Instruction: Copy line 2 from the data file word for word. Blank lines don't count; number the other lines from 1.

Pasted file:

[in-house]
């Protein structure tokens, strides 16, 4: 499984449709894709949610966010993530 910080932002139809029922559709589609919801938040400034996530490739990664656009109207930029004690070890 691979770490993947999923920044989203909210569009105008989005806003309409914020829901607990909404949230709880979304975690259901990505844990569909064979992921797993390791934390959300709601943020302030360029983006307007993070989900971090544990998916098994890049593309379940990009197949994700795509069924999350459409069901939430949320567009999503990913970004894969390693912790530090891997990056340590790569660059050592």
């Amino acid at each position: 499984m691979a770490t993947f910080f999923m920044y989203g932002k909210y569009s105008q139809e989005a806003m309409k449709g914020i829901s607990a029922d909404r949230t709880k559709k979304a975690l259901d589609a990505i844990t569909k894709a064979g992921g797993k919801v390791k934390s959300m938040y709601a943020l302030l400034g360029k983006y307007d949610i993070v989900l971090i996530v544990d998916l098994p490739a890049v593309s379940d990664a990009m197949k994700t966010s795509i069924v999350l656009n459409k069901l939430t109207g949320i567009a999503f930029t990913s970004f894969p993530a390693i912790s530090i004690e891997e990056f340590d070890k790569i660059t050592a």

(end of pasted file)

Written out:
């Protein structure tokens, strides 16, 4: 499984449709894709949610966010993530 910080932002139809029922559709589609919801938040400034996530490739990664656009109207930029004690070890 691979770490993947999923920044989203909210569009105008989005806003309409914020829901607990909404949230709880979304975690259901990505844990569909064979992921797993390791934390959300709601943020302030360029983006307007993070989900971090544990998916098994890049593309379940990009197949994700795509069924999350459409069901939430949320567009999503990913970004894969390693912790530090891997990056340590790569660059050592």